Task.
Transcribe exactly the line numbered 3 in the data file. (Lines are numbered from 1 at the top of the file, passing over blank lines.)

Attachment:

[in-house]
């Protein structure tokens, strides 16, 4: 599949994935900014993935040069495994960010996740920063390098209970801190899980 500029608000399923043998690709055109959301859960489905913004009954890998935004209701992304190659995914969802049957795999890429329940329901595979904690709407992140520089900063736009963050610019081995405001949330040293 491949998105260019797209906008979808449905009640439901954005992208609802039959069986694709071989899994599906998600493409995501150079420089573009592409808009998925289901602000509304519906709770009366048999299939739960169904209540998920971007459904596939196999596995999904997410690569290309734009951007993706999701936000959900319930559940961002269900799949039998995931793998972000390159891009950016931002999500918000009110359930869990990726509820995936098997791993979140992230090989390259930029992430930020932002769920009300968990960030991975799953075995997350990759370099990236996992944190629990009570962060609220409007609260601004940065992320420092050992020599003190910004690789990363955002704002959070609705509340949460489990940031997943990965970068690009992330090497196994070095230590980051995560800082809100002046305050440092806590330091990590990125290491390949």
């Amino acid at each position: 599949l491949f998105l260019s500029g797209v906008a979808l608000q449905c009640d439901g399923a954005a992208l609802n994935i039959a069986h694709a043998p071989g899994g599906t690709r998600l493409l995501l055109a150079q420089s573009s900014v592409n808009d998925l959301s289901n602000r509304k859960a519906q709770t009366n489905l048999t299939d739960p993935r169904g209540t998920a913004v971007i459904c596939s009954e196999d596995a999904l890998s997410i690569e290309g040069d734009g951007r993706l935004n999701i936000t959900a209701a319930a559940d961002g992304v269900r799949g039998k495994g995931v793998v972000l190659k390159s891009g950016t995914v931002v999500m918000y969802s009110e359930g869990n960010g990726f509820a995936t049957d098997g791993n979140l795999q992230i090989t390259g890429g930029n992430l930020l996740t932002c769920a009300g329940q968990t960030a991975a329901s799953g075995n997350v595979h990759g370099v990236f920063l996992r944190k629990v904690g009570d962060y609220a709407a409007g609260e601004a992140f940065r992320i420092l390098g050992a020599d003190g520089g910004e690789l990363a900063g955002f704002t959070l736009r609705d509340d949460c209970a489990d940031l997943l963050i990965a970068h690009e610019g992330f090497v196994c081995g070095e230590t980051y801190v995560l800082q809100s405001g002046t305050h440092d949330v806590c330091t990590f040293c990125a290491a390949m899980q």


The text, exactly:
């Amino acid at each position: 599949l491949f998105l260019s500029g797209v906008a979808l608000q449905c009640d439901g399923a954005a992208l609802n994935i039959a069986h694709a043998p071989g899994g599906t690709r998600l493409l995501l055109a150079q420089s573009s900014v592409n808009d998925l959301s289901n602000r509304k859960a519906q709770t009366n489905l048999t299939d739960p993935r169904g209540t998920a913004v971007i459904c596939s009954e196999d596995a999904l890998s997410i690569e290309g040069d734009g951007r993706l935004n999701i936000t959900a209701a319930a559940d961002g992304v269900r799949g039998k495994g995931v793998v972000l190659k390159s891009g950016t995914v931002v999500m918000y969802s009110e359930g869990n960010g990726f509820a995936t049957d098997g791993n979140l795999q992230i090989t390259g890429g930029n992430l930020l996740t932002c769920a009300g329940q968990t960030a991975a329901s799953g075995n997350v595979h990759g370099v990236f920063l996992r944190k629990v904690g009570d962060y609220a709407a409007g609260e601004a992140f940065r992320i420092l390098g050992a020599d003190g520089g910004e690789l990363a900063g955002f704002t959070l736009r609705d509340d949460c209970a489990d940031l997943l963050i990965a970068h690009e610019g992330f090497v196994c081995g070095e230590t980051y801190v995560l800082q809100s405001g002046t305050h440092d949330v806590c330091t990590f040293c990125a290491a390949m899980q």